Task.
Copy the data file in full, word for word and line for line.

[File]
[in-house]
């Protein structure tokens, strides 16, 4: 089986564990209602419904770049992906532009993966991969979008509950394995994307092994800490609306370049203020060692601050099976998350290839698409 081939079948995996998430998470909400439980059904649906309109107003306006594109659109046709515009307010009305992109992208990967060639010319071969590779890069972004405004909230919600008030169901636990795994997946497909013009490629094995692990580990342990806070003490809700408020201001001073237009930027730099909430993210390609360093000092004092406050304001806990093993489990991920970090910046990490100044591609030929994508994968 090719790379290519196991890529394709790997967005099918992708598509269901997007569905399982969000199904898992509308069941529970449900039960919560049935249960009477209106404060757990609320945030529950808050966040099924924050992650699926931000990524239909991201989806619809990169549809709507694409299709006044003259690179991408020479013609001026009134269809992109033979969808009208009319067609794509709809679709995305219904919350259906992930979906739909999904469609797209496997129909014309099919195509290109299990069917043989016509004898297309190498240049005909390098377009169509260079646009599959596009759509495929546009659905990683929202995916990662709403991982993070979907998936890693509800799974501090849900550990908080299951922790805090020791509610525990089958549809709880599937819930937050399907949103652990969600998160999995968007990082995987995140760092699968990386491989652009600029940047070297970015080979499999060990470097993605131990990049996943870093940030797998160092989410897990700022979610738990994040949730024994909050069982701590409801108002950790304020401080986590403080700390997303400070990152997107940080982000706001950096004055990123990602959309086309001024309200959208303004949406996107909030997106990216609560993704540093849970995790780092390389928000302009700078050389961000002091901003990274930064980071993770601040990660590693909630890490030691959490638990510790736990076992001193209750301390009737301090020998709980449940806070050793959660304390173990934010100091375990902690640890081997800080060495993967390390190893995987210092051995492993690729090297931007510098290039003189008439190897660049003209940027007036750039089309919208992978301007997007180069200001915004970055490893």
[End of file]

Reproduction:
[in-house]
């Protein structure tokens, strides 16, 4: 089986564990209602419904770049992906532009993966991969979008509950394995994307092994800490609306370049203020060692601050099976998350290839698409 081939079948995996998430998470909400439980059904649906309109107003306006594109659109046709515009307010009305992109992208990967060639010319071969590779890069972004405004909230919600008030169901636990795994997946497909013009490629094995692990580990342990806070003490809700408020201001001073237009930027730099909430993210390609360093000092004092406050304001806990093993489990991920970090910046990490100044591609030929994508994968 090719790379290519196991890529394709790997967005099918992708598509269901997007569905399982969000199904898992509308069941529970449900039960919560049935249960009477209106404060757990609320945030529950808050966040099924924050992650699926931000990524239909991201989806619809990169549809709507694409299709006044003259690179991408020479013609001026009134269809992109033979969808009208009319067609794509709809679709995305219904919350259906992930979906739909999904469609797209496997129909014309099919195509290109299990069917043989016509004898297309190498240049005909390098377009169509260079646009599959596009759509495929546009659905990683929202995916990662709403991982993070979907998936890693509800799974501090849900550990908080299951922790805090020791509610525990089958549809709880599937819930937050399907949103652990969600998160999995968007990082995987995140760092699968990386491989652009600029940047070297970015080979499999060990470097993605131990990049996943870093940030797998160092989410897990700022979610738990994040949730024994909050069982701590409801108002950790304020401080986590403080700390997303400070990152997107940080982000706001950096004055990123990602959309086309001024309200959208303004949406996107909030997106990216609560993704540093849970995790780092390389928000302009700078050389961000002091901003990274930064980071993770601040990660590693909630890490030691959490638990510790736990076992001193209750301390009737301090020998709980449940806070050793959660304390173990934010100091375990902690640890081997800080060495993967390390190893995987210092051995492993690729090297931007510098290039003189008439190897660049003209940027007036750039089309919208992978301007997007180069200001915004970055490893």